Facebook says it will go after clickbait inside the News Feed
Social network says its users want to cut down on the number of stories inside the News Feed that they immediately back out of, but the company was the one to invite in publishers in the first place, and can easily solve the problem by curating its list of partners
The social network Facebook wants publishers to use the network to distribute their content, but they apparently don’t like what they are seeing and now will be making changes in its system to try and limit the amount of clickbait headlines seen by users.
Writing in the Facebook Newsroom, Alex Peysakhovich, Research Scientist and Kristin Hendrix, User Experience Researcher, explained what users are seeing too often, and what they are doing about it.
“We’ve heard from people that they specifically want to see fewer stories with clickbait headlines or link titles. These are headlines that intentionally leave out crucial information, or mislead people, forcing people to click to find out the answer. For example: When She Looked Under Her Couch Cushions And Saw THIS… I Was SHOCKED!; He Put Garlic In His Shoes Before Going To Bed And What Happens Next Is Hard To Believe; or The Dog Barked At The Deliveryman And His Reaction Was Priceless.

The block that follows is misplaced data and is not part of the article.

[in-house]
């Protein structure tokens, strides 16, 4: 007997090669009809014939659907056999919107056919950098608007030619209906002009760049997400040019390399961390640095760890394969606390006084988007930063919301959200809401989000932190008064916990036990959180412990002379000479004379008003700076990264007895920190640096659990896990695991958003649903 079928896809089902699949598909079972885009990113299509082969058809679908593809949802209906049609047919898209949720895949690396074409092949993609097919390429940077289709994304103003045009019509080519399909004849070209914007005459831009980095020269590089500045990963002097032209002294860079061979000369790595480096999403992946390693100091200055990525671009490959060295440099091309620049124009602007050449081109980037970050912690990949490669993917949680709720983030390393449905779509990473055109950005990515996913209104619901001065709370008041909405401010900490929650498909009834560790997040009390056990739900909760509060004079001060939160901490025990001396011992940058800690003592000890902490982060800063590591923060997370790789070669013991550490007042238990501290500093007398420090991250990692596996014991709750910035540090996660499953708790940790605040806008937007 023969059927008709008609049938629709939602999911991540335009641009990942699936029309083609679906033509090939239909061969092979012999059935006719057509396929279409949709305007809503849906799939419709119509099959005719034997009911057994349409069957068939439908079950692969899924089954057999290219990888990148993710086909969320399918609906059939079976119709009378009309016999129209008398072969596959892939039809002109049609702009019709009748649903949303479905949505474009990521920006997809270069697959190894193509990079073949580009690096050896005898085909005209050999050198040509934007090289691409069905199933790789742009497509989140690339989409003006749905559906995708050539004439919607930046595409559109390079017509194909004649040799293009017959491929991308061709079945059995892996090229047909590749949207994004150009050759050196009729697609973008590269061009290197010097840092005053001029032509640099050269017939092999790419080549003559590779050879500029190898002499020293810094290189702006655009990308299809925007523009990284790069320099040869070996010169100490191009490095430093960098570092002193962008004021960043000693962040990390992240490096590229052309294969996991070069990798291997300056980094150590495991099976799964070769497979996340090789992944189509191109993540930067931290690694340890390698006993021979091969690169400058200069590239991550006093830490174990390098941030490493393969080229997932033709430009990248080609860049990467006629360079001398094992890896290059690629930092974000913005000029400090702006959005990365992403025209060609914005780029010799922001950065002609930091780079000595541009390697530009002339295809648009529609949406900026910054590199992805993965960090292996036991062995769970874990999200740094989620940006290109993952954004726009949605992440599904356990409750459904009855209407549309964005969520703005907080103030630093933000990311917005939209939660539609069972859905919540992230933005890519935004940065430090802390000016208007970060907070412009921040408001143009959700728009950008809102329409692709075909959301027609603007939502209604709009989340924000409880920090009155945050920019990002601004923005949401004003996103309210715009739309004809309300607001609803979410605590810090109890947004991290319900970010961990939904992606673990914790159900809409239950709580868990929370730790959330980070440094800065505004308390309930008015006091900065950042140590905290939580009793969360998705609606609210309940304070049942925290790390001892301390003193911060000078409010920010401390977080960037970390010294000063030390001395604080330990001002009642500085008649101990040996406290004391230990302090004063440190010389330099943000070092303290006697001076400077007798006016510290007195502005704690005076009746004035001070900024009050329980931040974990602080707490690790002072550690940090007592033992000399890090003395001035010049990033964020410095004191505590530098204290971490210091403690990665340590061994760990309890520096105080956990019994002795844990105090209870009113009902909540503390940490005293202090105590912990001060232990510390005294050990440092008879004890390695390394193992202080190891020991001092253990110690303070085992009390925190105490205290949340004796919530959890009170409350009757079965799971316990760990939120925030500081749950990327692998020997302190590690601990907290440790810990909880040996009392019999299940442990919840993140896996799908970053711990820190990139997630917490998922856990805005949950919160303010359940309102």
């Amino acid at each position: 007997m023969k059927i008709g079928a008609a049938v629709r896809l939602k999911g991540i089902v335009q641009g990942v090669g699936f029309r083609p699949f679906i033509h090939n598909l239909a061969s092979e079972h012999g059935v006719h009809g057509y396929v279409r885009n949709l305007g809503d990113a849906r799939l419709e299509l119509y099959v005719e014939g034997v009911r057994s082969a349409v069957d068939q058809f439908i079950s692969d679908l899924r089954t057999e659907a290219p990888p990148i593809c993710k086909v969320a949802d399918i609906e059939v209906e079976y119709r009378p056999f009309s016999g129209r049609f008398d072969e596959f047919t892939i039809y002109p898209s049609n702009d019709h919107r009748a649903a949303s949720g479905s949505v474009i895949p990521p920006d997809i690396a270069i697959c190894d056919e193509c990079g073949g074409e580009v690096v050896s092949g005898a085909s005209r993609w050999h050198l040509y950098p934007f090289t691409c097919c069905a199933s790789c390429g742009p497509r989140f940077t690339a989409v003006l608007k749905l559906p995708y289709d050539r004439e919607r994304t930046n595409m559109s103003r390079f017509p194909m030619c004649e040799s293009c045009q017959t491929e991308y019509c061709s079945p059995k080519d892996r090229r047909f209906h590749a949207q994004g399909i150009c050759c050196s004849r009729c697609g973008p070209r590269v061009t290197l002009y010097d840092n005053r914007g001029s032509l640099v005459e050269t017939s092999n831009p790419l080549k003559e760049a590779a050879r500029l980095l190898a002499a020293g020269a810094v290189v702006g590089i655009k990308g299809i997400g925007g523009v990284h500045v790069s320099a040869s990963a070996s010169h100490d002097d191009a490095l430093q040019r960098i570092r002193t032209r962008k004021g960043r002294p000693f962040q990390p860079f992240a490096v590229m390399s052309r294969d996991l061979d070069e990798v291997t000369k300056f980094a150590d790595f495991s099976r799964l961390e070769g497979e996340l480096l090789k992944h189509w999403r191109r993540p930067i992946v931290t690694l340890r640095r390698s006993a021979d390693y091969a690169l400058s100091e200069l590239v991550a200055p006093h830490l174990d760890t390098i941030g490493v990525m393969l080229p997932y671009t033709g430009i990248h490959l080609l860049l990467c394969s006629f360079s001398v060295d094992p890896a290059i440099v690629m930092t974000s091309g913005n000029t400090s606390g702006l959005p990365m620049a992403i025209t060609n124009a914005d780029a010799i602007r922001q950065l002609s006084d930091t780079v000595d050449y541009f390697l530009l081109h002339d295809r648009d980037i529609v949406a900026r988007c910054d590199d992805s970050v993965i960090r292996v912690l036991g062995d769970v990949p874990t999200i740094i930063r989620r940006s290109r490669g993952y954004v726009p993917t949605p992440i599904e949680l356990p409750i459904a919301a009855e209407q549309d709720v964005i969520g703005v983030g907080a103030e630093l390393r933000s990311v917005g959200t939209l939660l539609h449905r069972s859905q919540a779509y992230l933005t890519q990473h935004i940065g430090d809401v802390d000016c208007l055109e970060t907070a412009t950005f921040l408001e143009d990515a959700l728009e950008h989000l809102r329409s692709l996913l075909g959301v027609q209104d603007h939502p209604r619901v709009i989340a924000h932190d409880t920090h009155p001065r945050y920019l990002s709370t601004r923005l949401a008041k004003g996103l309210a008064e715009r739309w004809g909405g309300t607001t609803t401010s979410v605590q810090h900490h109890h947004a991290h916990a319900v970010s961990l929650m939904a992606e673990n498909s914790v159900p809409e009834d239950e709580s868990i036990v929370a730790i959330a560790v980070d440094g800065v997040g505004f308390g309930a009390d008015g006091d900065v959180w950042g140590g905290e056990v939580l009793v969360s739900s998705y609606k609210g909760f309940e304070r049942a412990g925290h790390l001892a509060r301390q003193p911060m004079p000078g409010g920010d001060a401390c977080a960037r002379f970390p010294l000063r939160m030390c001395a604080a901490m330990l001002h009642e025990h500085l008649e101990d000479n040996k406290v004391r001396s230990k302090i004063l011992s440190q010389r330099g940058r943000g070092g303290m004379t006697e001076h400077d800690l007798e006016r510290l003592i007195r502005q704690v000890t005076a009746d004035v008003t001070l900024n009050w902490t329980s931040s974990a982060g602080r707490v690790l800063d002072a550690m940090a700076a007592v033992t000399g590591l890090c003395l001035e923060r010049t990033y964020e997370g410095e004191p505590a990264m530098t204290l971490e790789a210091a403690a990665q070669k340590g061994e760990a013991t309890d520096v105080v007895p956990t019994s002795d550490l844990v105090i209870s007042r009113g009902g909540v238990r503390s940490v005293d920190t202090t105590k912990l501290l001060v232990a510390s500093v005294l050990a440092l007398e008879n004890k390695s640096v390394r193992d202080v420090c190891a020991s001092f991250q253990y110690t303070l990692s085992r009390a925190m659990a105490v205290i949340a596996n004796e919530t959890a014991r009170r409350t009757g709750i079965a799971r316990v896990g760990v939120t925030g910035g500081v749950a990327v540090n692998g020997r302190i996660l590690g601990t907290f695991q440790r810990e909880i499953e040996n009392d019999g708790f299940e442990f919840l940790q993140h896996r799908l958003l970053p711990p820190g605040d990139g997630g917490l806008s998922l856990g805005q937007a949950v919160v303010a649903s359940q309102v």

Welcome to the world of digital publishing Facebook.
The fact of the matter is that many publishers are using content delivery services like Taboola which offer up clickbait headlines to other publisher sites. The site with the ad gets a penny or two for delivering up the traffic through the service, with the clickbait publisher paying a few pennies for the traffic. It leads to some incremental dollars, I guess, but it junks up otherwise OK websites. (TNM does not use any of these services either to drive revenue or traffic.)
Well, these publishers who produce this junk content, with their clickbait headlines, have to find a way to drive traffic and so like to use Facebook or any other service that will let them.
While Facebook didn’t create the problem, they certain have made the problem worse. Guess it is good that they recognize it.
“To address clickbait headlines, we previously made an update to News Feed that reduces the distribution of posts that lead people to click and then quickly come back to News Feed. While this update helped, we’re still seeing Pages rely on clickbait headlines, and people are still telling us they would prefer to see clearly written headlines that help them decide how they want to spend their time and not waste time on what they click,” Facebook said.